FAU Lifelong Learning Society, Jupiter
Anita Kirchen, Ph.D.
 

Art Appreciation


Anita Kirchen, Ph.D., received her doctorate degree in Comparative Studies from FAU in 2003, following studies in art history and women’s studies. She has been teaching at FAU, the FAU Harriet L. Wilkes Honors College and Palm Beach State College since 2000 and often lectures to community organizations.

Art and Artwork, Artist and Subject
Adventures in Art History

Fine art images are as diverse as human life itself so it follows that exploration of art images and subjects can lead to many and varied adventures. In this series we will examine landscapes, self-portraits, visual art’s association with music, images of war, American portraits, and the intricacies of Postmodern art.

Six Lectures
  1. As Far as the Eye Can See — Second only to the human form, the landscape dominates visual art, presenting not only — and not always — a view of land, sea, sky, or city, but also a sense of place. Although we are privileged to look through the eyes of the artist, that vision is not always entirely photogenic or picturesque.
  2. Mirror Image — Since the 15th century, artists painted themselves with the same attention to detail demanded by their patrons. The obvious question is why? For the sake of honing their skills? To fulfill narcissistic desires? As a demonstration of professional status? The answer is all of the above and more.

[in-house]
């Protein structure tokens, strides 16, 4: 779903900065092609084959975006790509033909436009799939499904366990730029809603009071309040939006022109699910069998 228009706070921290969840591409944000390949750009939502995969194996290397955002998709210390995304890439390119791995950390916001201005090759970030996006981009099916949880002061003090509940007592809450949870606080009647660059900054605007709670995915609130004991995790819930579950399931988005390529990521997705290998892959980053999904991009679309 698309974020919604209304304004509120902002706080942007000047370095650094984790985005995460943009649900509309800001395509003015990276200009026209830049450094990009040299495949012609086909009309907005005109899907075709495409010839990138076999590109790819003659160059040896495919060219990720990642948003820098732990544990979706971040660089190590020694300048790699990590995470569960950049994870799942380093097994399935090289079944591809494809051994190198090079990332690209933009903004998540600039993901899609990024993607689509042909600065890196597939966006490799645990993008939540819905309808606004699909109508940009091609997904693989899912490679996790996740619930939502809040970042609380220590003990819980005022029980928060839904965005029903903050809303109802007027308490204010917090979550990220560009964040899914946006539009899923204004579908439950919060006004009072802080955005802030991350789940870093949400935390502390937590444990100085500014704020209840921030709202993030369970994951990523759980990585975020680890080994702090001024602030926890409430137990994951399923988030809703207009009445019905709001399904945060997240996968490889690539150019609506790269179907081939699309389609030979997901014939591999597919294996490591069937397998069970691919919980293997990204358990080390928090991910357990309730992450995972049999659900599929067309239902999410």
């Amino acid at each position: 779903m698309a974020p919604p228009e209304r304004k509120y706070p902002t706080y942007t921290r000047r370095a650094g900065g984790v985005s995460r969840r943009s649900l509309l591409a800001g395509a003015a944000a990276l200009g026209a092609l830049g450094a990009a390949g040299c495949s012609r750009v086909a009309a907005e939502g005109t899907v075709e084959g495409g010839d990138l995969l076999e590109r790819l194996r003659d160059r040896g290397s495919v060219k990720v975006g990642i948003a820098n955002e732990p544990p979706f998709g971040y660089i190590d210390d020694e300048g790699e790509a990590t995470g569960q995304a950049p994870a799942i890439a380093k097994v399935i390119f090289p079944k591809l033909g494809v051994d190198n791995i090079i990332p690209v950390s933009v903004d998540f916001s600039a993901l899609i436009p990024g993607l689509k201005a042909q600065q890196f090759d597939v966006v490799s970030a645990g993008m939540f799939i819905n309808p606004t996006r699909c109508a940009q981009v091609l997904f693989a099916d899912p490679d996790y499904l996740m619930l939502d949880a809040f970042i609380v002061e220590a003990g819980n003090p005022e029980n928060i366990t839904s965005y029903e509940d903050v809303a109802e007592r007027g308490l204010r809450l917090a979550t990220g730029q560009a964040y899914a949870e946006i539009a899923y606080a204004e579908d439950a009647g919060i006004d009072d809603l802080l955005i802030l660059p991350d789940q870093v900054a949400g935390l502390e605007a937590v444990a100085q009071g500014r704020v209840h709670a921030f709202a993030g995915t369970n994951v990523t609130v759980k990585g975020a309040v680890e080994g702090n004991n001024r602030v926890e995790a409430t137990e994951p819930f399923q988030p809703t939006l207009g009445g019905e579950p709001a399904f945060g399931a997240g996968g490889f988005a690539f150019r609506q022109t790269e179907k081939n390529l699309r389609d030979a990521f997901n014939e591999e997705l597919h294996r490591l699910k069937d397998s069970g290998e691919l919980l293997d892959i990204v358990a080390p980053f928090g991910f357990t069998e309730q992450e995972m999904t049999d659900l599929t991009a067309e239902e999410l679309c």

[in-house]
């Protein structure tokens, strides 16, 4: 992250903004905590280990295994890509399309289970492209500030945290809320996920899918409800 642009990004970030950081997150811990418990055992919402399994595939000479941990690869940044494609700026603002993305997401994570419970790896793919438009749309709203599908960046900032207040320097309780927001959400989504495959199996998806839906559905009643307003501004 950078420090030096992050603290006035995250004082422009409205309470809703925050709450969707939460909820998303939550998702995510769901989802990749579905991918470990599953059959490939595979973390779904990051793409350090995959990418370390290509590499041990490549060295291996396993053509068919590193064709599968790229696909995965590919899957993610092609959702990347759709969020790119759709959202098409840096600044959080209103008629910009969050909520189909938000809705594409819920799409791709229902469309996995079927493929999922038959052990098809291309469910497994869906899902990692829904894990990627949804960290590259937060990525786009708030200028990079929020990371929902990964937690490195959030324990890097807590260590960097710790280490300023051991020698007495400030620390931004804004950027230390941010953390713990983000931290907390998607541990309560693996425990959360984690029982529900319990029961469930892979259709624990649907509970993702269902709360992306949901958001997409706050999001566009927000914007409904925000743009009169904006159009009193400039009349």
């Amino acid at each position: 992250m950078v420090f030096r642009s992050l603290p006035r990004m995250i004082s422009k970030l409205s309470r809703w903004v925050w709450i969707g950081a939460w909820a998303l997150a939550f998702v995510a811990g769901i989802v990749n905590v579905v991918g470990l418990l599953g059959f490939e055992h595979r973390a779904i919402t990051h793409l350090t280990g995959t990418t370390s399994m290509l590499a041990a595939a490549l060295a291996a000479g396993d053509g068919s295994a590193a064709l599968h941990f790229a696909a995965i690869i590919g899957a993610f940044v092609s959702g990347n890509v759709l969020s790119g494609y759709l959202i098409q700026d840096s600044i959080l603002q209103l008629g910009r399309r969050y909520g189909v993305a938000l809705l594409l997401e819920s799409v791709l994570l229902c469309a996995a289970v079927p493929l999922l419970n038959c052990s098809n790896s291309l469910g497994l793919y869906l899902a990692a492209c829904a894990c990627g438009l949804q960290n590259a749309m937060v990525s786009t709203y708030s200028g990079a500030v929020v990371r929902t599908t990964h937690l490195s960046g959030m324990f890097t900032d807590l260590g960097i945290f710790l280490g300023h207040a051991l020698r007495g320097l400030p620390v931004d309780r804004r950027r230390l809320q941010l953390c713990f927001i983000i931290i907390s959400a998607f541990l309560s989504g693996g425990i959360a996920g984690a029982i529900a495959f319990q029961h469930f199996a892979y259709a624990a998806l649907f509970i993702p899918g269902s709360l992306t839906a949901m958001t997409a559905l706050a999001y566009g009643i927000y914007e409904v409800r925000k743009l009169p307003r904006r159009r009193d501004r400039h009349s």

3. Consonance/Dissonance — Is there a connection between art and music? Certainly some of the greatest composers are immortalized in portraits, but are there other interconnections between the two art forms? Can visual images inspire music? Do artists express sound in their images?
  4. The Four Horsemen — Art contains so much of human experience, yet while glorious conquests have been commemorated, realistic images of violence and death are often overlooked. Warfare, social unrest, and pestilence are as much a part of visual art as they are part of human history.
  5. American Portraits — The first artworks produced in what would become the United States of America were portraits; the faces of the first settlers and their families. Over time American art has expanded, yet it is the portrait that perhaps represents us the best — our individuality, independence, and what might be called our pioneer spirit.
  6. The Postmodern Vision — Since the mid-20th century, the diversification of visual art creates a staggering amount of not just imagery, but also ideas. Postmodern artists tend to speak of conceptual issues and cultural concerns on a personal and social level, often leaving the viewer confused and feeling abandoned.
Course # F6R1 — 6 weeks
  Place:Lifelong Learning Complex, Jupiter Campus
  Dates:Thursdays — October 30; November 6, 13, 20; December 4, 11 – No Class November 27
  Time:9:45–11:15 a.m.
  Fee:$51/member; $76/non-member
 
Course # F4R2 — Last 4 weeks
  Place:Lifelong Learning Complex, Jupiter Campus
  Dates:Thursdays — November 13, 20; December 4, 11 – No Class November 27
  Time:9:45–11:15 a.m.
  Fee:$34/member; $54/non-member